Notice of decision.
EPA is granting the California Air Resources Board's (CARB's) request for an authorization of its airborne toxic control measure for in-use portable diesel-fueled compression-ignition engines 50 horsepower and greater.
Petitions for review must be filed by February 4, 2013.
EPA has established a docket for this action under Docket ID EPA-HQ-OAR-2011-0101. All documents relied upon in making this decision, including those submitted to EPA by CARB, are contained in the public docket. Publicly available docket materials are available either electronically through www.regulations.gov or in hard copy at the Air and Radiation Docket in the EPA Headquarters Library, EPA West Building, Room 3334, located at 1301 Constitution Avenue NW, Washington, DC. The Public Reading Room is open to the public on all federal government working days from 8:30 a.m. to 4:30 p.m.; generally, it is open Monday through Friday, excluding holidays. The telephone number for the Reading Room is (202) 566-1744. The Air and Radiation Docket and Information Center's Web site is http://www.epa.gov/oar/docket.html. The electronic mail (email) address for the Air and Radiation Docket is: a-and-r-Docket@epa.gov, the telephone number is (202) 566-1742, and the fax number is (202) 566-9744. An electronic version of the public docket is available through the federal government's electronic public docket and comment system. You may access EPA dockets at http://www.regulations.gov. After opening the www.regulations.gov Web site, enter EPA-HQ-OAR-2011-0101 in the “Enter Keyword or ID” fill-in box to view documents in the record. Although a part of the official docket, the public docket does not include Confidential Business Information (“CBI”) or other information whose disclosure is restricted by statute.
EPA's Office of Transportation and Air Quality (“OTAQ”) maintains a Web page that contains general information on its review of California waiver requests. Included on that page are links to prior waiver Federal Register notices, some of which are cited in today's notice; the page can be accessed at http://www.epa.gov/otaq/cafr.htm.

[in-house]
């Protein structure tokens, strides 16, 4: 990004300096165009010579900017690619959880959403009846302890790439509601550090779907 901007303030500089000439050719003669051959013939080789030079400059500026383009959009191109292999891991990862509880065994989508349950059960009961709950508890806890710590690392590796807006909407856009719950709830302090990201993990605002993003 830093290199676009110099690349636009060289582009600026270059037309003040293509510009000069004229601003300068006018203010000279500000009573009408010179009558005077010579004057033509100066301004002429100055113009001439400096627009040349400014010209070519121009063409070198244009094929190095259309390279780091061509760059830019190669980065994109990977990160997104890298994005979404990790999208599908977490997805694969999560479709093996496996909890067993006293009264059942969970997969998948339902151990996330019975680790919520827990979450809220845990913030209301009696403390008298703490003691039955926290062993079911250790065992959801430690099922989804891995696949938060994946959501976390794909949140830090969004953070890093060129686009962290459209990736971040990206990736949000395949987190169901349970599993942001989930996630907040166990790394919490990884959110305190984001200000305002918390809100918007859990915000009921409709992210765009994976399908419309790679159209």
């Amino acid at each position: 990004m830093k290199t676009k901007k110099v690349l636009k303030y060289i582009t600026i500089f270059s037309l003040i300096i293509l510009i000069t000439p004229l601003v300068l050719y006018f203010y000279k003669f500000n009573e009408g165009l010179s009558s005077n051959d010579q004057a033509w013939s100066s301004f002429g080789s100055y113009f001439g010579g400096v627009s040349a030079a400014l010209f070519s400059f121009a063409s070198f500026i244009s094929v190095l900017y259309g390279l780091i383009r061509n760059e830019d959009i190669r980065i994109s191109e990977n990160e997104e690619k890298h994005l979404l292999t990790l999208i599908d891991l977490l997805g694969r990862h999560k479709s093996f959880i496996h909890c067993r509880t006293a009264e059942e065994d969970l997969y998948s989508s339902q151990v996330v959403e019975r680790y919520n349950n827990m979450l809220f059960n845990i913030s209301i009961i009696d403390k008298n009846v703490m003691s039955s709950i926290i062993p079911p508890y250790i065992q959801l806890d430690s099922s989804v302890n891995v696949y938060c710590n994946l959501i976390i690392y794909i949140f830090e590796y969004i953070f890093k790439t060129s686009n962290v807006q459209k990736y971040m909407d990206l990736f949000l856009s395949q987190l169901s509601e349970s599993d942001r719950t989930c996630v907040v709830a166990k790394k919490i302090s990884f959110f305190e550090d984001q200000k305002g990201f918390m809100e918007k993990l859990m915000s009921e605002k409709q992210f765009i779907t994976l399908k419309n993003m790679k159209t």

FOR FURTHER INFORMATION CONTACT:
Kristien G. Knapp, Attorney-Advisor, Compliance Division, Office of Transportation and Air Quality, U.S. Environmental Protection Agency, 1200 Pennsylvania Avenue (6405J), NW., Washington, DC 20460. Telephone: (202) 343-9949. Fax: (202) 343-2800. Email: firstname.lastname@example.org.
A. California's Portable Diesel Equipment Regulation
In a letter dated December 5, 2006, CARB submitted to EPA its request pursuant to section 209 of the Clean Air Act (“CAA” or “the Act”), regarding its regulations to enforce its airborne toxic control measure (ATCM) for in-use portable diesel-fueled engines 50 brake-horsepower (hp) and greater (CARB's “PDE” regulation).
As defined in CARB's regulation, “portable engines” are engines that may be moved easily from location to location.
The engines are used to power a variety of equipment, including pumps, ground support equipment at airports, cranes, oil-well drilling and workover rigs, power generators, dredging equipment, rock crushing and screening equipment, welding equipment, woodchippers, and compressors. To be portable, the engine must not reside at any one location for more than 12 consecutive months. A location is defined as any place of operation or single site at a building, structure, facility, installation or well site. CARB expects the PDE regulation to reduce diesel particulate matter (PM) emissions by 95 percent, and significant health costs will be saved by reduced mortality, reduced incidences of cancer, chronic bronchitis, asthma and fewer hospital visits caused by pneumonia and asthma-related conditions.